Kristin Kittell | Assistant Perspectives Editor
I registered to vote when I was a senior in high school. They handed me a piece of paper, I filled out my information and then handed it back to them. After this, I was permitted to vote in the 2008 election. I do not recall receiving any information on the candidates and I most certainly was not asked to prove my competence. But should I have been?
Recently, the question of voter proficiency has become a subject of concern for media and politicians alike. The public is increasingly easily swayed by politicians who take aim at the naïve, declaring witty catch phrases, making empty promises and enlisting popular celebrities to gain support. And while most everyone has an opinion on the major issues facing us today, far too many of us do not ground these opinions in hard facts, but rather emotional notions. If you do not understand what you are voting for, you obviously cannot cast an educated vote.
It seems that the leading proposal for solving this problem is the addition of pre-vote testing to ensure the voter in question is up to date on government proceedings and the history therein. CNN correspondent LZ Granderson even suggests the same test used to determine immigration rights should be administered to voters pre-registration in order to prove their know-how. This idea is problematic for more reasons than I’m sure I could even come up with.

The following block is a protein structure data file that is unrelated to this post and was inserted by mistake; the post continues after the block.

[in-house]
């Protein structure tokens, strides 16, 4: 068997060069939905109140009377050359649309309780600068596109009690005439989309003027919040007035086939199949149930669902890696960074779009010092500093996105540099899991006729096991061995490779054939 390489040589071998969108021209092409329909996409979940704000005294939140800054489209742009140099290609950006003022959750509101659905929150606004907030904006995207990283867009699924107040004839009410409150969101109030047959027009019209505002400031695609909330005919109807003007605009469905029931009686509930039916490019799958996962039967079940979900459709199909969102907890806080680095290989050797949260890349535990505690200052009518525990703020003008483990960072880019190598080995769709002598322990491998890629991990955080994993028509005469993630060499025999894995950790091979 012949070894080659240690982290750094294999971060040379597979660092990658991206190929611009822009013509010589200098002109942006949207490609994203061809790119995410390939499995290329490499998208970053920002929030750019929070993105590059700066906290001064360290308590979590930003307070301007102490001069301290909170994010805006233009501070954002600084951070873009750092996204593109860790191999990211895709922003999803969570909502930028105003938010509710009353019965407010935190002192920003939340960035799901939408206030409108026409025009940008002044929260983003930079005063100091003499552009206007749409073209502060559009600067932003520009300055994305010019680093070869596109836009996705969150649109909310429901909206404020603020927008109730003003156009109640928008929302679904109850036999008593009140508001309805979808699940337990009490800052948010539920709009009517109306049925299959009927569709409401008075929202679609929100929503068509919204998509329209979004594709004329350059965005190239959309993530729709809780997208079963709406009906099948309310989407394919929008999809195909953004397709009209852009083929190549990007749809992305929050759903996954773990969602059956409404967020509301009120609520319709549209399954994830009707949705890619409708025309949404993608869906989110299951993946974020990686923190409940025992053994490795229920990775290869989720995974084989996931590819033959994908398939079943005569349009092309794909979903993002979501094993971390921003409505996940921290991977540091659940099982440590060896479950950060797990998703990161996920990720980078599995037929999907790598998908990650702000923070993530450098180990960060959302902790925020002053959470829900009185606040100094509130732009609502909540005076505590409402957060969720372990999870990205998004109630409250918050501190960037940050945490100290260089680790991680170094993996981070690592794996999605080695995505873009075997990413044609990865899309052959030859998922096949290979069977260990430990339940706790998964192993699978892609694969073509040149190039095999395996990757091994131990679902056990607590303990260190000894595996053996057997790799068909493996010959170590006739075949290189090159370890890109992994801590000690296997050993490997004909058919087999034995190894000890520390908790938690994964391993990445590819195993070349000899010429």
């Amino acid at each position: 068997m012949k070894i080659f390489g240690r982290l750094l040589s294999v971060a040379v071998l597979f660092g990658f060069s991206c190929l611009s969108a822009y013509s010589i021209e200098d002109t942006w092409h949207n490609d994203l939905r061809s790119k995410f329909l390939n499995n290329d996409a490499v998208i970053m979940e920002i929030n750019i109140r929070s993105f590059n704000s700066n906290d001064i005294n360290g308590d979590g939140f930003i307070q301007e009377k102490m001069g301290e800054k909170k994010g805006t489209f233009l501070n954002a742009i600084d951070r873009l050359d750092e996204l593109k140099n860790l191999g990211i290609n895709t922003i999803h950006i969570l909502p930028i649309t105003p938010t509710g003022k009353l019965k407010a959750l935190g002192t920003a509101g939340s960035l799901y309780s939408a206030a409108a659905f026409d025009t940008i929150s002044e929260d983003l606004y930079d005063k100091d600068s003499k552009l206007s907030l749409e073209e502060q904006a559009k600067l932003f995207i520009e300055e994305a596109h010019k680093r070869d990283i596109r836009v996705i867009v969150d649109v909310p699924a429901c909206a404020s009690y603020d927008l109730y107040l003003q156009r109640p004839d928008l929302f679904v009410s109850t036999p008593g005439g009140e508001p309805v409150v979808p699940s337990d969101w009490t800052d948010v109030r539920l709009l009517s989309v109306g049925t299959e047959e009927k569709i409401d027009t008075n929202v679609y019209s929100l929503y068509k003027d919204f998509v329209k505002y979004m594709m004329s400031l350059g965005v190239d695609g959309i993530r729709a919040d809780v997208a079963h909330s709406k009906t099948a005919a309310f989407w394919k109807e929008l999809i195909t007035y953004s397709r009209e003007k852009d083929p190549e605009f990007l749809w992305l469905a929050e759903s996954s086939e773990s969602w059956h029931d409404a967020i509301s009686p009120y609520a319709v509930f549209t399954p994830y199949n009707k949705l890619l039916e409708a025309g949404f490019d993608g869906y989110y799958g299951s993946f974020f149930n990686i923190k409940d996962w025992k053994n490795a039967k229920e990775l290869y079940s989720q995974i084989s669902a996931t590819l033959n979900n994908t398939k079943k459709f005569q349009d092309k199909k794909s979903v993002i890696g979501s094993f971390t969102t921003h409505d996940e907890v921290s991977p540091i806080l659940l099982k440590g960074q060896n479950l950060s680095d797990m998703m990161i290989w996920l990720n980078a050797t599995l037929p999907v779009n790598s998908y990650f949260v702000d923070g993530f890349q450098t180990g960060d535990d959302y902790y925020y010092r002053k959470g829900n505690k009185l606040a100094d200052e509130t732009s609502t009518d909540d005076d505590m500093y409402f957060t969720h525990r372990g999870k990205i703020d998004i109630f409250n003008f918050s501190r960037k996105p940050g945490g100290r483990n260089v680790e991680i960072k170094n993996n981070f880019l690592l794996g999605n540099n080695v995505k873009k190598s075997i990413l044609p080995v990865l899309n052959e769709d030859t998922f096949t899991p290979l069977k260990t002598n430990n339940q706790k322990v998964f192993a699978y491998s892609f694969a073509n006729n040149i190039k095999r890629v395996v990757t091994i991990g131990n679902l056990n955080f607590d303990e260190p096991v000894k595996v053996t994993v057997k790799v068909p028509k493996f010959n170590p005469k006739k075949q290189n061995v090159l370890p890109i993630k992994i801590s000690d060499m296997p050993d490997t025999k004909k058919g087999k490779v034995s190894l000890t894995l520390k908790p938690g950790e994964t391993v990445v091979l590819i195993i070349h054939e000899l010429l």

First, the practice of standardized testing in general has been under fire in the education realm because it is not an accurate method of measuring an individual’s proficiency.
Educators realize not every student will perform under the same circumstances and, therefore, not all of them will be able to show the same level of understanding in standardized testing alone. A large faction advocates the elimination of standardized testing as an indicator of knowledge altogether; why would the government mandate more?
Also, a lack of knowledge of the processes of the government does not necessarily mean one is not aware of the issues and therefore not proficient enough to vote. The fact of the matter is most Americans do not know the senate convened for the first time in 1789. I myself would not have known had I not read it 15 seconds ago on the senate website.
However, not knowing that does not mean an individual does not have an educated opinion on the direction of the government. They may still know they want a candidate who believes in affordable health care or funding for the military, and they may know exactly which candidate stands for those policies.
Voters need to be aware of their voting circumstances, but testing is not the way to go about ensuring that. Educating the public and allowing them to glean from the information what they wish is a far more democratic way to approach this. It is by no means ethical to deny someone the right to vote because they do not stack up to what one group has set as an intellectual standard. This nation is not made up entirely of Harvard scholars; just as a military general might point out the military is not made up of Purple Heart worthy soldiers. Still, the government is intended to represent both and many more.
Education is beneficial to the American public on any and every level. The best solution to the problem of under-educated voting is federally funded and completely unbiased education, and this is far easier said than done. Regardless, voter testing would be of no use to the future of the American public. TAS